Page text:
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Will this man save the Ukraine? (Rinat Akhmetov- Photo: Wikepedia, Creative Commons License)

In the East and South of Ukraine, Russian militants, with infiltrated Russian forces (possibly 10,000 Russian troops disguised as “militias”), have made hash out of civil society. They are setting up “People’s Republics” and holding referendums at gun point and demanding unity with Russia.
The Ukrainian military response has been, in a word, feckless. Their “Anti Terrorism Operations” has had fits and starts, and a few dozen Ukrainian service members have been killed- the problem is that there still remain many pro-Russian moles and turncoats in their ranks and this process of exposing and removing them has not been completed yet, although it is evidently ongoing.
The Ukraine is going through a crisis of national identity with a mixed population in some regions that still hasn’t decided whether they want to be throw in with the Ukrainian national identity, let alone the state, or stay closed to Russia. We are witnesses to the rebirth of a true and exclusive, or at least primary, “Ukrainian nation”, and by nation I mean national identity expressed in culture, lifestyle, language, religion, heritage, and sense of national shared destiny.
It is therefore ironic that a man known for possible organized criminal ties, a man who was prominent in the Party of the ousted President (a Party, the Party of Regions, that favored a less then cohesive Ukrainian national union and that fomented Russian national identity), would perhaps become the savior of the Ukrainian State and guarantor of Ukrainian national unity.
The man’s name is Rinat Leonidovych Akhmetov. He is a 47 year old, blond haired, multi-billionaire and the owner of Ukraine’s largest steel manufacturing firm, Metinvest. The man is worth over $15 billion and employs over 280,000 men and women, but mostly men.
He looks the part of an older but still vigorous playboy, hardly the gnarled oligarch he is accused of being by those who claim he has funded some of the pro-Russian militias.
Whether or not he has funded these miitias, one thing is certain: something has indeed changed.
Over the past week his company’s agents throughout the region have given the workers one simple message: if the regions controlled by pro-Russian forces obtain independence or unity with Russia they will all lose their jobs and poverty will result.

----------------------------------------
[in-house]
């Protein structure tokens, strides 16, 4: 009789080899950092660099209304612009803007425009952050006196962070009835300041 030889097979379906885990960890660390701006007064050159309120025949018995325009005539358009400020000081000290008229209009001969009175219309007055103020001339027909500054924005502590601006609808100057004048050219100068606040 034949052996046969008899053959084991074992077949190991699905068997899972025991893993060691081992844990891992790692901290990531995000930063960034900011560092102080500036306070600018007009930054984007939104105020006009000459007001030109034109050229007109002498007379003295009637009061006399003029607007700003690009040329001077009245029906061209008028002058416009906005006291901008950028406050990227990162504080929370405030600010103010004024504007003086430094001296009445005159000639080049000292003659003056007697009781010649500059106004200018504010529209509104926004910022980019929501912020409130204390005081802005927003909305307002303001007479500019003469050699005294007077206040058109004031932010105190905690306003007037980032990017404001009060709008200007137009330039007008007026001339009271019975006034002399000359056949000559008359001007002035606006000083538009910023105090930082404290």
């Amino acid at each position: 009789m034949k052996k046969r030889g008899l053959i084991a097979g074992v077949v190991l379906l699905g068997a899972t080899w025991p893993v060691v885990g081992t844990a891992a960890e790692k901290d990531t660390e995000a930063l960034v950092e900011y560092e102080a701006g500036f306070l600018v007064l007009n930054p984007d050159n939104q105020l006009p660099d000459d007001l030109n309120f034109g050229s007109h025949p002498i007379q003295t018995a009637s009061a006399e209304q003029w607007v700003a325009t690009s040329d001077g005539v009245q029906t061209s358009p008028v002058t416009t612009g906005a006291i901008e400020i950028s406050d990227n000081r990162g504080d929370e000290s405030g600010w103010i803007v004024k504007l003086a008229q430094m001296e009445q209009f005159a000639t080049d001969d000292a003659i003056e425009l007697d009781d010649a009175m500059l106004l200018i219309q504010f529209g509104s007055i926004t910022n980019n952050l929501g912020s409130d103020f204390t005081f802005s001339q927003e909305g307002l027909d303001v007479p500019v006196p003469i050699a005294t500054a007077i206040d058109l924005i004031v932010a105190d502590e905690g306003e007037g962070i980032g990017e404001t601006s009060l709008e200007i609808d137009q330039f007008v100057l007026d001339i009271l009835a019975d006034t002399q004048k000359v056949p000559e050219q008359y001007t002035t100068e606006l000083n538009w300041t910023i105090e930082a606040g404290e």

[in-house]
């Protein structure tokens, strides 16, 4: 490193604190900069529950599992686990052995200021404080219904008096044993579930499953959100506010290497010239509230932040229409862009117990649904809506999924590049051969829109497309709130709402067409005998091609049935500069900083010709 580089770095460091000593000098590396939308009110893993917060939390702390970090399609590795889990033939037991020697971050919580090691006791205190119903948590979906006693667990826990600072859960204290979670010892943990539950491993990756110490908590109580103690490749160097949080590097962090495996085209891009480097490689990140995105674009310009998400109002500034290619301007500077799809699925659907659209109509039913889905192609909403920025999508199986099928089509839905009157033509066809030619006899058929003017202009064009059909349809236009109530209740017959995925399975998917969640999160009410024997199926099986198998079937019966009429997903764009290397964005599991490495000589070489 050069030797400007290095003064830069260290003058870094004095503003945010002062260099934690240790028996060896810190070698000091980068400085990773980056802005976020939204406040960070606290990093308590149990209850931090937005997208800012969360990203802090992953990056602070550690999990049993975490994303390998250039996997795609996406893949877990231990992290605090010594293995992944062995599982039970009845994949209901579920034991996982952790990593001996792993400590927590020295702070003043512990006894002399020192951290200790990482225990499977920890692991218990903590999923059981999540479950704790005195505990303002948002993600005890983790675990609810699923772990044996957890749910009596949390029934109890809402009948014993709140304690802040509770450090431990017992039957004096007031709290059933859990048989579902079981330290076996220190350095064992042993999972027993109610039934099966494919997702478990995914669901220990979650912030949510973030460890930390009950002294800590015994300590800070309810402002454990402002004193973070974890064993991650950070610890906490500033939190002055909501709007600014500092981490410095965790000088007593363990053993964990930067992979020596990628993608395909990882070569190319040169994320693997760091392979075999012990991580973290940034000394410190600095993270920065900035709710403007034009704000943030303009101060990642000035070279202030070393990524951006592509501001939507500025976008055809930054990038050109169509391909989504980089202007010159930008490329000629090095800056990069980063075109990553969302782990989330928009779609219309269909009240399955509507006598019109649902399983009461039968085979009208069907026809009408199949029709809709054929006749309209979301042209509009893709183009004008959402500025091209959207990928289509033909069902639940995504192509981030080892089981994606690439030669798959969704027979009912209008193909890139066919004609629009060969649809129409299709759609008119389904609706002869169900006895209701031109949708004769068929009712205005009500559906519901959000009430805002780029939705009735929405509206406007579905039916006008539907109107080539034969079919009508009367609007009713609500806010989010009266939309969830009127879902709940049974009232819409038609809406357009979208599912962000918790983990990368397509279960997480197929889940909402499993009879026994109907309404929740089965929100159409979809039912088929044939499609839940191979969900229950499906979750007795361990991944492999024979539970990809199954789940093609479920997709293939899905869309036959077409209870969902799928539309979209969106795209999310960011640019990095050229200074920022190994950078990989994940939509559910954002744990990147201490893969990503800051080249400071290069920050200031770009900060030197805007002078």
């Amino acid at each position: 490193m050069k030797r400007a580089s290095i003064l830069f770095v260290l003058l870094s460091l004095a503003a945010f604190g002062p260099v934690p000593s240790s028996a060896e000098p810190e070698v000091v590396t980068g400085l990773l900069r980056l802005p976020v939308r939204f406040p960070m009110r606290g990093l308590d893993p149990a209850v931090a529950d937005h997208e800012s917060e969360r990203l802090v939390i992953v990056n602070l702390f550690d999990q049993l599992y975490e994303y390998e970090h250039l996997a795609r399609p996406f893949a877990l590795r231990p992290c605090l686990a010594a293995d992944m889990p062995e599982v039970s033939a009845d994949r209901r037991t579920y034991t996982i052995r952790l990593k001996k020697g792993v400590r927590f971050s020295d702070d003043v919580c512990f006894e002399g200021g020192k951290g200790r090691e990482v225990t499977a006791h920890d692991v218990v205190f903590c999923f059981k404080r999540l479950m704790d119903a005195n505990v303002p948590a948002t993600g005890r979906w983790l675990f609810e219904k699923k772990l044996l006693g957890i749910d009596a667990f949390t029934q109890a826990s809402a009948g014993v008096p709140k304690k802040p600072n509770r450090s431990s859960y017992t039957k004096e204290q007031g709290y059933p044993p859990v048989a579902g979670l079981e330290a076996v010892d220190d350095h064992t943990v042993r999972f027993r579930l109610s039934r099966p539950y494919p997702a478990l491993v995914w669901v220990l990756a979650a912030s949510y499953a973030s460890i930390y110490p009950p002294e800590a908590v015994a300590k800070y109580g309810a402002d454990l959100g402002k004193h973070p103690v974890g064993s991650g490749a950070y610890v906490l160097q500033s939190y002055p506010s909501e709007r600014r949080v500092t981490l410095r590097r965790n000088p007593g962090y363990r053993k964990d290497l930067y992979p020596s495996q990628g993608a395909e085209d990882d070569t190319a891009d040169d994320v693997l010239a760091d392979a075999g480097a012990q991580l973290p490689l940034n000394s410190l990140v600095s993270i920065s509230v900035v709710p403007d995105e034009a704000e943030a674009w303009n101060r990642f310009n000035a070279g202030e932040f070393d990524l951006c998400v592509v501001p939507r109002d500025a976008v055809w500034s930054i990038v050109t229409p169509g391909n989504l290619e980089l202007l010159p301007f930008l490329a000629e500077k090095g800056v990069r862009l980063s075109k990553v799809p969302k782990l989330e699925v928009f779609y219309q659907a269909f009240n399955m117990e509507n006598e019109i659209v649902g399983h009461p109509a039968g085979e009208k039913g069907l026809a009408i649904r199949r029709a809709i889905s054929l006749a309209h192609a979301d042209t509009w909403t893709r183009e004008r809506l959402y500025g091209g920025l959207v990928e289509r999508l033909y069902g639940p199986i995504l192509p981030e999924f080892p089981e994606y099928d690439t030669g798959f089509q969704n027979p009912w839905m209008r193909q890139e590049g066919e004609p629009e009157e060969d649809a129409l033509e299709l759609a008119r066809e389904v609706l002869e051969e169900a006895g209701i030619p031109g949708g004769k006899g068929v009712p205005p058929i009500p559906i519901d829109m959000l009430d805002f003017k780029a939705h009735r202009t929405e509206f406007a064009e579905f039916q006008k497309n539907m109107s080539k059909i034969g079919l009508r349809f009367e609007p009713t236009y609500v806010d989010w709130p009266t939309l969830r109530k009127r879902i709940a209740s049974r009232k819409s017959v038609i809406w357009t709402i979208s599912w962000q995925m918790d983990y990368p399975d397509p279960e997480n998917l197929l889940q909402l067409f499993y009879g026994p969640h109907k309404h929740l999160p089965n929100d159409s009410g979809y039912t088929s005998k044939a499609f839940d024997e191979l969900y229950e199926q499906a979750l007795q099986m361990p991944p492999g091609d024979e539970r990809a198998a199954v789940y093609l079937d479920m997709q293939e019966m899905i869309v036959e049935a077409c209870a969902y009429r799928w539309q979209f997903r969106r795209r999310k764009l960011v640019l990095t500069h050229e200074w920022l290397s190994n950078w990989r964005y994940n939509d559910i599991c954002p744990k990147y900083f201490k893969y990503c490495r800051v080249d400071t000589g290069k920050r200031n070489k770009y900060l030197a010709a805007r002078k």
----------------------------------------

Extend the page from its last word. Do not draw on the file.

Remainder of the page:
You see, Metinvest serves clients to the West and in the event of a succesful forced secession of the eastern parts of Ukraine, where all Akhmetov’s factories and wealth are located, it is almost certain that those clients will go away. As for the east, Russia is a net steel exporter and would have no need for Metinvest’s products.
So in the simplest calculus, what may be a rather stark parochial interest on the part of Akhmetov and his workers could draw a former unpatriotic reluctant “Ukrainian” into the “nationalist” camp, even though he has yet to switch from his Party affiliation.
All of this has come to a head, starting in Mariopol where the locals have endured weeks of looting, car jackings, and disorder at the hands of disguised Russian forces and their local collaborators. On the 14th and 15th of May men from Metinvest’s local plants fomed up into 6 man squads and each paird up with two local police to fan out and clear the public spaces and streets of the separatists. Throughout the east, wherever a Metinvest plant exists, this has been repeated. The (for now) unarmed workers marched in, cleared buildings and checkpoints, took down the separatist flags, put up Ukrainian flags, and started patrols- and the lootings and car jackings stopped.
Now Akhmetov is talking about getting uniforms and there are rumors his 280,000 man “army” may being armed soon, and possibly with Kiev’s blessings.
This would hardly be a creditable force in conventional battle, but it doesn’t have to be that in order to dash Moskow’s imperial aims- squelching the militias and providing constabulary security will free up more Ukrainian troops to man their borders and be ready to deal with the Russian Army, should it roll across the border.
Akhmetov may hardly be a patriot, but he knows who butters his bread, and so do his workers- severing ties with Kiev and the West would spell economic ruin for him and his workers and now they suddenly realize that.